We are all working hard to accept and adjust to the fact that business is now being done in a new way. It’s strange to think that not so long ago the term “social distancing” was not part of our vocabulary. But there is good news – as it always has before, the law has adapted. Courts are creating new processes, the CRA is implementing new policies and deadlines, and lawyers have transitioned to home offices and continue to serve clients. The work is getting done but what about the social side of office life?

I think for many of us, relationship building and maintenance has taken a back seat to sorting out the smooth delivery of services (and home schooling, and groceries, etc.) However, now that we have settled into a new way of working it’s time to invest in these relationships and consider who you may have forgotten about.

Office Contacts

Start by thinking about the people you may have stopped and checked in with as part of your usual day at the office. Often this will include colleagues whose work may not have overlapped with your own at all; perhaps it is someone you passed on the way to your desk every morning, someone who shared your coffee break time, or the friendly face down the hall who always had the extra gum/highlighter/textbook you were looking for. It’s easy for these people to fall off your radar as routines change. Make a point of carving out some time to check in and have a chat as though you were still in the office. Everyone appreciates being thought of and these small interactions are an important part of daily life and work satisfaction. Now that you don’t have the excuse of running into each other in the elevator/kitchen/coffee shop, it might be a good idea to schedule reminders for yourself to reach out.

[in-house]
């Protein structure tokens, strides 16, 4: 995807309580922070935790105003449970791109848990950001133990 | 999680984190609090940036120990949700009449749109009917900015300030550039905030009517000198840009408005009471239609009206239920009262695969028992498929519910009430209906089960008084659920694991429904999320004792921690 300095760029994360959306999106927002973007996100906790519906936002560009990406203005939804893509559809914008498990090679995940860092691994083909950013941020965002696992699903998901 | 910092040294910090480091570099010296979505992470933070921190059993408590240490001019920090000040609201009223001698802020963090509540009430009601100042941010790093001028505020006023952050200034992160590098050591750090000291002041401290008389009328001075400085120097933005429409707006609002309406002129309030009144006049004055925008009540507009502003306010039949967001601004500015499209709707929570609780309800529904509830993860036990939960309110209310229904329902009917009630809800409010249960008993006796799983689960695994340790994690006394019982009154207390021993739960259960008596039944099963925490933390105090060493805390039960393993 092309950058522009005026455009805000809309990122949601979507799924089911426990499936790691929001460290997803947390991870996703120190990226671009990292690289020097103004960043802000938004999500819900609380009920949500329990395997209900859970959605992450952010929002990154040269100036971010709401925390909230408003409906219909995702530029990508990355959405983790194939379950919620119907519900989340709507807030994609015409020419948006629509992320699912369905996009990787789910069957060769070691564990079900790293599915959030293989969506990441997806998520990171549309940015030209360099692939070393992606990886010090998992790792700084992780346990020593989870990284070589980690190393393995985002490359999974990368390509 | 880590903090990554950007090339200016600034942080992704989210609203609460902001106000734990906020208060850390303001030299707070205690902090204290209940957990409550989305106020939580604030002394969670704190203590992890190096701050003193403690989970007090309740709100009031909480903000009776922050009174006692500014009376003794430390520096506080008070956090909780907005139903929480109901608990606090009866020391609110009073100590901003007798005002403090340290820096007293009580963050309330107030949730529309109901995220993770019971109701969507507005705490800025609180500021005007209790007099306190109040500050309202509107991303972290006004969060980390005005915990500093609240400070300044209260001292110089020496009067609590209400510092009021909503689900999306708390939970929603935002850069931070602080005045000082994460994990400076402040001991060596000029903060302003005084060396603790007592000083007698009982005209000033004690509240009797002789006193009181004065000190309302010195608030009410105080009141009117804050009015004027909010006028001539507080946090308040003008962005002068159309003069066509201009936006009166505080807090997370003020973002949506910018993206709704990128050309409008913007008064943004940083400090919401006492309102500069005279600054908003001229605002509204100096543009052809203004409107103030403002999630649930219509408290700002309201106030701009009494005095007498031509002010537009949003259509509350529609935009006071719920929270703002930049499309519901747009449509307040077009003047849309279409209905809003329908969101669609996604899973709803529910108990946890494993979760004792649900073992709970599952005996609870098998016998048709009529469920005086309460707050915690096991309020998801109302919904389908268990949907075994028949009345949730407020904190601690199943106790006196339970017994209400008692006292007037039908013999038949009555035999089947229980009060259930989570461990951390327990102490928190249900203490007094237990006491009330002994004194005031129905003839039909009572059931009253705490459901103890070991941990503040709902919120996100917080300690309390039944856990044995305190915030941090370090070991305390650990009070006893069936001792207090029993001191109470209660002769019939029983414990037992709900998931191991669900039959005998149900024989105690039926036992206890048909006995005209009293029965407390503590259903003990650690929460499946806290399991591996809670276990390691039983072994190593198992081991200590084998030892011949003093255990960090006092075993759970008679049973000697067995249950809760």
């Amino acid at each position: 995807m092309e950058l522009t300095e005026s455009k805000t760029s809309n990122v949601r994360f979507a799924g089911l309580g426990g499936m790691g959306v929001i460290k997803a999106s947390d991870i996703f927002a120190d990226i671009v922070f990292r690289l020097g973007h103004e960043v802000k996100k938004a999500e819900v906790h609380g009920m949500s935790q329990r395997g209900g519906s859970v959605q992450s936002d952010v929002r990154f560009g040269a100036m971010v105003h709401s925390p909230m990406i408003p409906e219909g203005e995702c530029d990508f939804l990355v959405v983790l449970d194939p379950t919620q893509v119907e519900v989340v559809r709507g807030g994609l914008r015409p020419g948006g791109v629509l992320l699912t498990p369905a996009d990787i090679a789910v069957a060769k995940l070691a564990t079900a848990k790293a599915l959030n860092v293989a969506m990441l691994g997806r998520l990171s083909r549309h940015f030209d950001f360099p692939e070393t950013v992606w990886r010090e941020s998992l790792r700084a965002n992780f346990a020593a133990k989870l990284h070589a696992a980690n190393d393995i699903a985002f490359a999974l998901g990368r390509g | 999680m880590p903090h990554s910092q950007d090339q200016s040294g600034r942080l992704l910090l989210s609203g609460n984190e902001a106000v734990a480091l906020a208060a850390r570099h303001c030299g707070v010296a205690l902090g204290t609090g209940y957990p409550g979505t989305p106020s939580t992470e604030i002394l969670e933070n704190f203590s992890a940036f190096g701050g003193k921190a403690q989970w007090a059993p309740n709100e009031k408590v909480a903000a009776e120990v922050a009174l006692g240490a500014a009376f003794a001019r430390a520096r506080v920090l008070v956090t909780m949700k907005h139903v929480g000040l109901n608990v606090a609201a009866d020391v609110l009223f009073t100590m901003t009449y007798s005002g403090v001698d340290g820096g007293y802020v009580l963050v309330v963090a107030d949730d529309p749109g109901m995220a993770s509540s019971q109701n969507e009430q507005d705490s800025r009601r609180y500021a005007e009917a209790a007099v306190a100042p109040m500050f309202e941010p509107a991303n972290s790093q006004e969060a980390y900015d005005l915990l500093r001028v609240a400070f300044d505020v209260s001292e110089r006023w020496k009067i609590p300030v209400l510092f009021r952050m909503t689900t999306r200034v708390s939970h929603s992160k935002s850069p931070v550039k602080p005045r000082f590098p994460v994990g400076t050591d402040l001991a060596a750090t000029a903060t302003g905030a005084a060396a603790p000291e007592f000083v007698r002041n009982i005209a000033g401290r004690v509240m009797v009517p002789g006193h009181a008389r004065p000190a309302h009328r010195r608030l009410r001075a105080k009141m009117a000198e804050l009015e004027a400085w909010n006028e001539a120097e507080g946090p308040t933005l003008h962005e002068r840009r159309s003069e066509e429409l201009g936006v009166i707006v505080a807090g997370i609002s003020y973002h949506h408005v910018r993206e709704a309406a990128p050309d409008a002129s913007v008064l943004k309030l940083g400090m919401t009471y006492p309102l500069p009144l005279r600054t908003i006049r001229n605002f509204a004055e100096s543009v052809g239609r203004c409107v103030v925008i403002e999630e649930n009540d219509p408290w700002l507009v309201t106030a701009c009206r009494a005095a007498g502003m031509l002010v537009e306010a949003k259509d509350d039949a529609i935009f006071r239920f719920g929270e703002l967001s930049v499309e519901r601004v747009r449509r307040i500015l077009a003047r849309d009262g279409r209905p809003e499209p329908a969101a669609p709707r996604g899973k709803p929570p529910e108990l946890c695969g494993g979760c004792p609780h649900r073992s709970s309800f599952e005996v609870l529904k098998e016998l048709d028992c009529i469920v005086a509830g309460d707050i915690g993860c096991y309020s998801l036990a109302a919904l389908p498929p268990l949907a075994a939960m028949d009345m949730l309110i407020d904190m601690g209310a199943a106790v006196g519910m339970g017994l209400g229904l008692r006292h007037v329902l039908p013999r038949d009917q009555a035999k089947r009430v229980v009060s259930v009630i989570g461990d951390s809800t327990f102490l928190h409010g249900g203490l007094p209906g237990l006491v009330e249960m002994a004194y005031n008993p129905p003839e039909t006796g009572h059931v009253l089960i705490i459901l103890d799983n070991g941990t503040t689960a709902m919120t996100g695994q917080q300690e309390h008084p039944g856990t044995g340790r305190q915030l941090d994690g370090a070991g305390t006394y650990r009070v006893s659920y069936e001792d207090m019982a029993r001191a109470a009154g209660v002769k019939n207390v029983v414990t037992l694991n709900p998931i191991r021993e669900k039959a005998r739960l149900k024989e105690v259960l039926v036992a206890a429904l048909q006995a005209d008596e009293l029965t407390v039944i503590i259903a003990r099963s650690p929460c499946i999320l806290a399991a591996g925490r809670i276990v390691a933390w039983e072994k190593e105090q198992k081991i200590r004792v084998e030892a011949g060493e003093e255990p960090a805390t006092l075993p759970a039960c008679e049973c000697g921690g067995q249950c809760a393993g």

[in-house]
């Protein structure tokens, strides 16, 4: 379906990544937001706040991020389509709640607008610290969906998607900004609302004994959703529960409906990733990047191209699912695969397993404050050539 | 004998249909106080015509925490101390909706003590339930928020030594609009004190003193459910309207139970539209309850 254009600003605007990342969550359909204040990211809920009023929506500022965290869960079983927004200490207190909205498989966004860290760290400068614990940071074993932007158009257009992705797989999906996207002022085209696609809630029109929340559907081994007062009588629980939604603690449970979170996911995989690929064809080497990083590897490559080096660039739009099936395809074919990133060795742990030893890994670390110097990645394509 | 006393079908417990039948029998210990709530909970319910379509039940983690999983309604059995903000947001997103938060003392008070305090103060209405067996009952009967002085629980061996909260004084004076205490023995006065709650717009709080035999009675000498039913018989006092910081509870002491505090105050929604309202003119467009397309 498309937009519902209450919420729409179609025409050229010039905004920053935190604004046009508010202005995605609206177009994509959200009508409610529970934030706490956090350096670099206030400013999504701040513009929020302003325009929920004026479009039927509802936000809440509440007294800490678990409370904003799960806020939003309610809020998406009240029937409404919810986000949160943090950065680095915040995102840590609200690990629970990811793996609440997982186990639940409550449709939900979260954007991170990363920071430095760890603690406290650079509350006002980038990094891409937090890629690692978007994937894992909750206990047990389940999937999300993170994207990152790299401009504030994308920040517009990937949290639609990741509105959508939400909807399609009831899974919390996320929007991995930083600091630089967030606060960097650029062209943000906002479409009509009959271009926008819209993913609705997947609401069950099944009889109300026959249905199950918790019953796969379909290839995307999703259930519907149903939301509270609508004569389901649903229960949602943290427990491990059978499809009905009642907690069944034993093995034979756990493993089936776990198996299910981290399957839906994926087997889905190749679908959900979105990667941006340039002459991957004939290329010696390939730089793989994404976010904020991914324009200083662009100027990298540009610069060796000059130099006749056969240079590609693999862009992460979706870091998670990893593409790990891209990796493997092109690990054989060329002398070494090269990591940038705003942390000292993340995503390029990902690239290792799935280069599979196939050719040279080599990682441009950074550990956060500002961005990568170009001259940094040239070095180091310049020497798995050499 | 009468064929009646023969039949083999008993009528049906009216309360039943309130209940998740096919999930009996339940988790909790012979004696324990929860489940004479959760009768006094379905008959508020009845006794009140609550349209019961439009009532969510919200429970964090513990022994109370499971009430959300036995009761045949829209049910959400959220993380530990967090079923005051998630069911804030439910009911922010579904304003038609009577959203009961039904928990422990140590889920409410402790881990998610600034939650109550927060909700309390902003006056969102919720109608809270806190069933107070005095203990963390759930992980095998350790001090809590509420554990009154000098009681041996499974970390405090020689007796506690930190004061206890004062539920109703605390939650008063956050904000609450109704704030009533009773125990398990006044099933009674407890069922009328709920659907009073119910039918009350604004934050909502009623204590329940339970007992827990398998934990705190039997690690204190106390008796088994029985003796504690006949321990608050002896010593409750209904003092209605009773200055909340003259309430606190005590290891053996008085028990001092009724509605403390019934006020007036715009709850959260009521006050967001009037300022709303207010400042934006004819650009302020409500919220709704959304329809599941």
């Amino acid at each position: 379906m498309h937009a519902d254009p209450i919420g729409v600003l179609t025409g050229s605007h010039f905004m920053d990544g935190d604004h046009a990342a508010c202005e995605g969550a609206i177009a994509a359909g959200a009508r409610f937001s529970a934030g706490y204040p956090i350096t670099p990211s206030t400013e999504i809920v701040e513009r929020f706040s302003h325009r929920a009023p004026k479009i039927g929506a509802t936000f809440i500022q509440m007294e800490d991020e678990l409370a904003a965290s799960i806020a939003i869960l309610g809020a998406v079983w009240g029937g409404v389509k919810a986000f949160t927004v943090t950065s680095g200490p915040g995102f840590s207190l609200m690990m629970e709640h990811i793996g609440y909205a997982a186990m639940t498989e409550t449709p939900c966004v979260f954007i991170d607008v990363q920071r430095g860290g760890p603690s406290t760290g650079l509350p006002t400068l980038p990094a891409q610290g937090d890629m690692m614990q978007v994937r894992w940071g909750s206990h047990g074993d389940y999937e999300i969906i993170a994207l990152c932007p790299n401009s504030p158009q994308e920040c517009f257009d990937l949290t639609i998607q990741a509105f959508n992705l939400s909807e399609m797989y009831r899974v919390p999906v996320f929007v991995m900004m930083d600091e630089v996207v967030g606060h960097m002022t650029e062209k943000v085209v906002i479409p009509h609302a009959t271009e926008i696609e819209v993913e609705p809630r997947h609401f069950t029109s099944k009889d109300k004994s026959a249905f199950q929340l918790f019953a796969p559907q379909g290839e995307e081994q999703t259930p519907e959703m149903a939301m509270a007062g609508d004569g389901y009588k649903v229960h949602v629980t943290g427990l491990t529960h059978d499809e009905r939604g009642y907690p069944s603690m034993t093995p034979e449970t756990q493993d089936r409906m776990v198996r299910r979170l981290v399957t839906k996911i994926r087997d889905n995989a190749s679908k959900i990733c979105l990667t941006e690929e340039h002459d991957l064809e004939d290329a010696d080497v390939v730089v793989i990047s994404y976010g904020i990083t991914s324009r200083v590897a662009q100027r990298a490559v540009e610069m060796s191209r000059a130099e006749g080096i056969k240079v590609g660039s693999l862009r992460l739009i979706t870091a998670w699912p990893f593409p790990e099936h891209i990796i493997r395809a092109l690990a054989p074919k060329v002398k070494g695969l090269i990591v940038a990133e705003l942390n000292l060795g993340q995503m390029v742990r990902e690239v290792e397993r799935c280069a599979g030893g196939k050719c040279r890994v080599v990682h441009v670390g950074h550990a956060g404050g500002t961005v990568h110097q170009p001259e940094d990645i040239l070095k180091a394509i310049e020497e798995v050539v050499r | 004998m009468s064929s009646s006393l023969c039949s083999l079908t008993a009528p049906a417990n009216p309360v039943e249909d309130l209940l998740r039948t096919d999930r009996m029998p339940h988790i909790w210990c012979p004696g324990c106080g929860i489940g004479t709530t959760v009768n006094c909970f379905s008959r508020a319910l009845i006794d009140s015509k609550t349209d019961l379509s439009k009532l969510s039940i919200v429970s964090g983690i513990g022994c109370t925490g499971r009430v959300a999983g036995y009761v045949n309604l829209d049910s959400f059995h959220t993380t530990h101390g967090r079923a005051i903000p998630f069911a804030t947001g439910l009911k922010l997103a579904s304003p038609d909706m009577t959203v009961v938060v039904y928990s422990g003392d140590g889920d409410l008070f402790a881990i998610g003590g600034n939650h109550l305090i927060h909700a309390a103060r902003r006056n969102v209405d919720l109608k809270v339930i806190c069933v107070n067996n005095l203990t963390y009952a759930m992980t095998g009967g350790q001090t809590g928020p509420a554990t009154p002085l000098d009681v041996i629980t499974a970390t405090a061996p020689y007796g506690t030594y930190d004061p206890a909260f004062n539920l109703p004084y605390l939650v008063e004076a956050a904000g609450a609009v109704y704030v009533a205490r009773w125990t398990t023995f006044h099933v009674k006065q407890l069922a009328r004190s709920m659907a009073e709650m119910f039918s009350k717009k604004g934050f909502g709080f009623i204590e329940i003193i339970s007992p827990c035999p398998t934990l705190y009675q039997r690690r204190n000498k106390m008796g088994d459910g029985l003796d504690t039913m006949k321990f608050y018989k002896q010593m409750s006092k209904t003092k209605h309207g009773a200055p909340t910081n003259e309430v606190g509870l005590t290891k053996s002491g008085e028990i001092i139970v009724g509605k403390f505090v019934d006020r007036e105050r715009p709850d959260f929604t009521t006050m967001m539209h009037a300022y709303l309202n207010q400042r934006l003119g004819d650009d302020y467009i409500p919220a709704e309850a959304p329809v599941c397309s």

Client Contacts

While it’s likely you have been in touch with all your active clients, assuring them that service will continue and updating them on new impacts, don’t forget about inactive clients. These may be people that you would normally have caught up with over lunch or a drink after work so it’s important to ensure you don’t let the absence of these venues push this group of people to the back of your mind. A genuine check-in to see how someone is faring will always be appreciated. You can catch up about favourite Netflix series and perhaps also let them know about any new initiatives your firm or company has developed that may be of interest. This article from the American Bar Association contains advice on how to continue to develop business in this changing landscape.

Fostering New Relationships

Even though it feels like normal life is on pause, there are still new connections to be made! Networking is a key factor for successful lawyers and this is still true even though we find ourselves working in different ways. This article from Canadian Lawyer Magazine recommends joining online conferences, scheduling time for virtual coffee meetings, and taking on a new volunteer role (there are so many popping up right now!). Contributing to online communities is another way to connect with those with shared interests – and it doesn’t have to be limited to legal interests. You never know who you will connect with when you tap into new communities.

With these relationships in mind, take stock at the end of the week of the people you have had the opportunity to interact with; is there a category of people you are missing? Make a plan to check in with those people in the upcoming week. It will feel more like the “normal” you were used to, you will be continuing to grow your network and may even end up with a new skill to add to your resume.

Jennifer is a Recruitment Consultant with The Heller Group. She is actively involved in the recruitment and placement of lawyers into law firms and corporations. In her spare time, Jennifer enjoys hiking with her two dachshunds.

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